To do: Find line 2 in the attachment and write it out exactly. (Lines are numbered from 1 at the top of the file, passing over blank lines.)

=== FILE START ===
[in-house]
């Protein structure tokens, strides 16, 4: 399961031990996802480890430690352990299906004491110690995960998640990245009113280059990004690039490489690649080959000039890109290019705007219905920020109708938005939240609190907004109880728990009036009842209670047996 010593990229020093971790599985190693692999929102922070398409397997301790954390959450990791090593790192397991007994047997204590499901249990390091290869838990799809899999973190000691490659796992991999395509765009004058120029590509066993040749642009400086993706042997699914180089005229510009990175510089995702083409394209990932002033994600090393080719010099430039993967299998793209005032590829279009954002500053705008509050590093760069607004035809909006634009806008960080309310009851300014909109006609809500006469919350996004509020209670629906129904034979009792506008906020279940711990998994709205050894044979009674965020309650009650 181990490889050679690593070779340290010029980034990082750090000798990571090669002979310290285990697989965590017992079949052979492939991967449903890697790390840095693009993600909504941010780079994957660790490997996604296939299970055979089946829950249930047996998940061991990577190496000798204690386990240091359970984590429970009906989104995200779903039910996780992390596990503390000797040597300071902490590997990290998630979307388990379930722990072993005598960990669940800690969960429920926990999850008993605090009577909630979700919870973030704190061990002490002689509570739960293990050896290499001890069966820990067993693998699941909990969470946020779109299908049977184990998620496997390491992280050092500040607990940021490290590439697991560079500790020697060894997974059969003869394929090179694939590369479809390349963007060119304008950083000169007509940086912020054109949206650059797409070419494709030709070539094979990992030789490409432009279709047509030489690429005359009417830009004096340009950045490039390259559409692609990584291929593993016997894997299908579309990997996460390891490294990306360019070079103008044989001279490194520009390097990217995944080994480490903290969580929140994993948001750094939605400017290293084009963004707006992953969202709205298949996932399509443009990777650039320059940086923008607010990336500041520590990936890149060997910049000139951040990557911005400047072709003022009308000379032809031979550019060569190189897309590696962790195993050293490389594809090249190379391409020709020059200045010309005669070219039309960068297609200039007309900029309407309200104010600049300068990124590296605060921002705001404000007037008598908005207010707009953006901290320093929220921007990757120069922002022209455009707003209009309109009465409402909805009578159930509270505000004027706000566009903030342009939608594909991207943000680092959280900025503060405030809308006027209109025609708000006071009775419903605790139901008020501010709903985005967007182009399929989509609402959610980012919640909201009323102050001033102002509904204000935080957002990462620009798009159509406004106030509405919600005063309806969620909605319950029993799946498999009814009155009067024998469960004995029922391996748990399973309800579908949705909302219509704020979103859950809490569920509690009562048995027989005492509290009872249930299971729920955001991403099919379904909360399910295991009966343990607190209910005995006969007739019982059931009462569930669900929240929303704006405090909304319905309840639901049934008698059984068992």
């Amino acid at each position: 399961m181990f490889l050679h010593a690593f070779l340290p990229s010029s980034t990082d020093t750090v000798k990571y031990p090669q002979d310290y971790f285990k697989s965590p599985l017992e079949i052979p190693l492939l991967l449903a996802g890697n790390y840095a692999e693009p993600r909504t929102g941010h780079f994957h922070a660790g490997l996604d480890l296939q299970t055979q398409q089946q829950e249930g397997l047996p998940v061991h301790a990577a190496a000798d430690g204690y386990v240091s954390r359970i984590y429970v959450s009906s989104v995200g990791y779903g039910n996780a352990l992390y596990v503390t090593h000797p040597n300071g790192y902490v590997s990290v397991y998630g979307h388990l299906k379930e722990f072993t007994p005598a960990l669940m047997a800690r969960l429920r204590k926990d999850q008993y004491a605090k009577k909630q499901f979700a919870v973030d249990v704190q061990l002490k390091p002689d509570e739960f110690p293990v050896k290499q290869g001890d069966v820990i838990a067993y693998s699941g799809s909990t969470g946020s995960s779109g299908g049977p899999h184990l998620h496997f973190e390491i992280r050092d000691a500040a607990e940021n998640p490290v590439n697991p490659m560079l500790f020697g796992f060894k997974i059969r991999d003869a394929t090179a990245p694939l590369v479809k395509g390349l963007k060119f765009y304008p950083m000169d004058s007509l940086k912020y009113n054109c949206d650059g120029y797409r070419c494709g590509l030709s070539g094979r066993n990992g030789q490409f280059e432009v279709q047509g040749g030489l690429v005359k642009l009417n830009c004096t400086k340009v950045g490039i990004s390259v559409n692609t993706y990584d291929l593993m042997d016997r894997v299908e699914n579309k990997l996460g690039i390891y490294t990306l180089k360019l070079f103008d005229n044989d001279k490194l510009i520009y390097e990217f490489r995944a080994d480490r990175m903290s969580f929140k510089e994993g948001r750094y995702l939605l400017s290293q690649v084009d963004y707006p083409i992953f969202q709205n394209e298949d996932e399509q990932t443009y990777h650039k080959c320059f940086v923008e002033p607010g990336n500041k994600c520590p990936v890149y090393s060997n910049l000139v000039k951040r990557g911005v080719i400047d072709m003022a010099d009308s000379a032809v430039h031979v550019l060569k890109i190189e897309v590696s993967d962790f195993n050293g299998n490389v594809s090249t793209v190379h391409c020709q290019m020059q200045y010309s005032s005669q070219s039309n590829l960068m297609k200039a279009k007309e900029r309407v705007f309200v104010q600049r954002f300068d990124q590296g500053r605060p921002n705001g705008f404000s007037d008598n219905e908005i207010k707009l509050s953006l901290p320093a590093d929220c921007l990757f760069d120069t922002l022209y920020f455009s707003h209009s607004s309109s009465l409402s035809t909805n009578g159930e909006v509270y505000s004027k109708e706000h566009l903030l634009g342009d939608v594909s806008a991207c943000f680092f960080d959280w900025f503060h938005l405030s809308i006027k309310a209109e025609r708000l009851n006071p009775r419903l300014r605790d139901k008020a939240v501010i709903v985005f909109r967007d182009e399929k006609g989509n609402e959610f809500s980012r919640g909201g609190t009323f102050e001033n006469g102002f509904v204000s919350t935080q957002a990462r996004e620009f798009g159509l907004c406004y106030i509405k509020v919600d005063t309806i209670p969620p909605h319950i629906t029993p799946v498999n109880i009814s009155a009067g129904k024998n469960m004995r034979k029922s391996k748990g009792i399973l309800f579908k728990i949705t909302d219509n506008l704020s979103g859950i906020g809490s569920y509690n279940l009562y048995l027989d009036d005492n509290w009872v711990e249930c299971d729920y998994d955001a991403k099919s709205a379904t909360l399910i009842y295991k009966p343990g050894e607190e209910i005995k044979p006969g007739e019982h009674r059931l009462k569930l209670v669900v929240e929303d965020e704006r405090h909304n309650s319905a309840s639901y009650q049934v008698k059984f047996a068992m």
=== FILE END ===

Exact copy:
């Protein structure tokens, strides 16, 4: 399961031990996802480890430690352990299906004491110690995960998640990245009113280059990004690039490489690649080959000039890109290019705007219905920020109708938005939240609190907004109880728990009036009842209670047996 010593990229020093971790599985190693692999929102922070398409397997301790954390959450990791090593790192397991007994047997204590499901249990390091290869838990799809899999973190000691490659796992991999395509765009004058120029590509066993040749642009400086993706042997699914180089005229510009990175510089995702083409394209990932002033994600090393080719010099430039993967299998793209005032590829279009954002500053705008509050590093760069607004035809909006634009806008960080309310009851300014909109006609809500006469919350996004509020209670629906129904034979009792506008906020279940711990998994709205050894044979009674965020309650009650 181990490889050679690593070779340290010029980034990082750090000798990571090669002979310290285990697989965590017992079949052979492939991967449903890697790390840095693009993600909504941010780079994957660790490997996604296939299970055979089946829950249930047996998940061991990577190496000798204690386990240091359970984590429970009906989104995200779903039910996780992390596990503390000797040597300071902490590997990290998630979307388990379930722990072993005598960990669940800690969960429920926990999850008993605090009577909630979700919870973030704190061990002490002689509570739960293990050896290499001890069966820990067993693998699941909990969470946020779109299908049977184990998620496997390491992280050092500040607990940021490290590439697991560079500790020697060894997974059969003869394929090179694939590369479809390349963007060119304008950083000169007509940086912020054109949206650059797409070419494709030709070539094979990992030789490409432009279709047509030489690429005359009417830009004096340009950045490039390259559409692609990584291929593993016997894997299908579309990997996460390891490294990306360019070079103008044989001279490194520009390097990217995944080994480490903290969580929140994993948001750094939605400017290293084009963004707006992953969202709205298949996932399509443009990777650039320059940086923008607010990336500041520590990936890149060997910049000139951040990557911005400047072709003022009308000379032809031979550019060569190189897309590696962790195993050293490389594809090249190379391409020709020059200045010309005669070219039309960068297609200039007309900029309407309200104010600049300068990124590296605060921002705001404000007037008598908005207010707009953006901290320093929220921007990757120069922002022209455009707003209009309109009465409402909805009578159930509270505000004027706000566009903030342009939608594909991207943000680092959280900025503060405030809308006027209109025609708000006071009775419903605790139901008020501010709903985005967007182009399929989509609402959610980012919640909201009323102050001033102002509904204000935080957002990462620009798009159509406004106030509405919600005063309806969620909605319950029993799946498999009814009155009067024998469960004995029922391996748990399973309800579908949705909302219509704020979103859950809490569920509690009562048995027989005492509290009872249930299971729920955001991403099919379904909360399910295991009966343990607190209910005995006969007739019982059931009462569930669900929240929303704006405090909304319905309840639901049934008698059984068992």